There are also several economic development tools that could be used to facilitate this work, Fitz said, including Tax Increment Financing (TIF), Community Improvement Districts (CID), rebate of transient guest taxes, and sales tax exemptions for the needed construction equipment. Fitz discussed all four of these before the commission, and said all four could potentially be used.
“All terms of these incentives will be set forth in the development agreement we’ll be negotiating with city management and legal counsel, and we’ll be presenting it to you next month,” Fitz said. “That will include such things, among anything else you want to ask for ... it will include a limit on the use of the transient guest tax for the conference center costs, as is identified with policy. It will also limit the amount of CID reimbursement as per your CID policy. It’ll also provide for payment of the city’s administrative costs so they’re not a huge burden while paying for it, and it will also make sure everything’s in full compliance with state law and other policies we need to abide by.”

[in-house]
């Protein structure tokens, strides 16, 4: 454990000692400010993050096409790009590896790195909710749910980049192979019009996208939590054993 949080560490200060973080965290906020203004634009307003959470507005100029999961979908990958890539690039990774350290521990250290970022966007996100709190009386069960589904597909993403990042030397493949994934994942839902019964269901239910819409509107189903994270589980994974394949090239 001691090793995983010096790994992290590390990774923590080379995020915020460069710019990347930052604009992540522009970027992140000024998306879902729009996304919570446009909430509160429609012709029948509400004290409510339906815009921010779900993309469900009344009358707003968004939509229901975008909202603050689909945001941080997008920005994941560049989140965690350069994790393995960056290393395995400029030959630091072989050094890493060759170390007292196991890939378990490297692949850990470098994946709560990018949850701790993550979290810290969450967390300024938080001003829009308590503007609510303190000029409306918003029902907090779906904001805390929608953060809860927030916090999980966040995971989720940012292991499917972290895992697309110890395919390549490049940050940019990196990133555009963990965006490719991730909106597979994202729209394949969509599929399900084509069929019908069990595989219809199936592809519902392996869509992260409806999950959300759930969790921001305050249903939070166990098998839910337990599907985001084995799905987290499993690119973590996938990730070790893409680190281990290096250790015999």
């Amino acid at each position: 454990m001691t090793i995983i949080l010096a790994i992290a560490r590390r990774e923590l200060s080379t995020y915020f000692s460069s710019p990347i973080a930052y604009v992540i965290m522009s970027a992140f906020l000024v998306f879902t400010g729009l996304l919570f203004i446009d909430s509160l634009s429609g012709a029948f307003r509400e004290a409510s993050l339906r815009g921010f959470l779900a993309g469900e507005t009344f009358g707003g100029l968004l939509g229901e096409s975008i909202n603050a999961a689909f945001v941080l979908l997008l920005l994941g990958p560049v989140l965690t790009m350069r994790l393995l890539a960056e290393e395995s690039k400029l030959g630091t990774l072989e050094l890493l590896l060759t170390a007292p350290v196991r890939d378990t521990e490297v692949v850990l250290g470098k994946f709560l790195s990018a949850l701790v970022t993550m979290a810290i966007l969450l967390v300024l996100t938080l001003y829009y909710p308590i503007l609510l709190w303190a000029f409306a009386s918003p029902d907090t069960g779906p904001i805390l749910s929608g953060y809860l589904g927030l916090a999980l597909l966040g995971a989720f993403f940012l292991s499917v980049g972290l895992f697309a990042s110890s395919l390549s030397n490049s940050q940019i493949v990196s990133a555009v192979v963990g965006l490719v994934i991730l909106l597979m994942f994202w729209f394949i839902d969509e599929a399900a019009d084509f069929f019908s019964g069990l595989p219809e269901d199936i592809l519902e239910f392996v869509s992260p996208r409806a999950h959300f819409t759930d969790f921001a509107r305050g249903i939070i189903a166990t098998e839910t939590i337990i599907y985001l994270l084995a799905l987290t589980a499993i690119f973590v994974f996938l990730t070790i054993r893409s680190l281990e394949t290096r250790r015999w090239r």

Fitz also talked about the investment that will be needed for the upcoming development, and also praised the work of the development team that will be in charge.
“There’s a substantial capitol investment being proposed here, approximately $21 million for the first phase, and while we haven’t finalized the second phase with the planning and space layout we’ve done, that average cost might be around $48 million,” Fitz said. “Construction of the conference facility will be 180 seats, while your policy requires a 150-seat threshold. I know it’s important for the city to foster visitation and bring people in whenever possible, so we aim to support that. We want to create an environment where we can aggressively market to national-level retailers.”
Fitz concluded his presentation after some more information, and then members of the commission spoke up and expressed excitement about the development.
“I would just like to thank the investors, thank you for being here tonight, thank you for your vision of the big picture and seeing what Liberal can be,” Liberal Mayor Joe Denoyer said. “We’re investing in our community, and we’re partnering with local folks who have called Liberal home for a long time. You’ve seen the big picture, you have the vision.”
There were three resolutions total that were associated with this upcoming development – 2258, 2259, and 2260 – and all were unanimously approved. Resolution No. 2258 officially scheduled a public hearing for April 26 to advise on creating a redevelopment district in North Liberal, and Resolutions 2259 and 2260 scheduled public hearings for April 26 regarding creating Community Improvement Districts North Liberal One (the area known as the Triangle Parcel) and North Liberal Two (the area known as the Bartlel Parcel).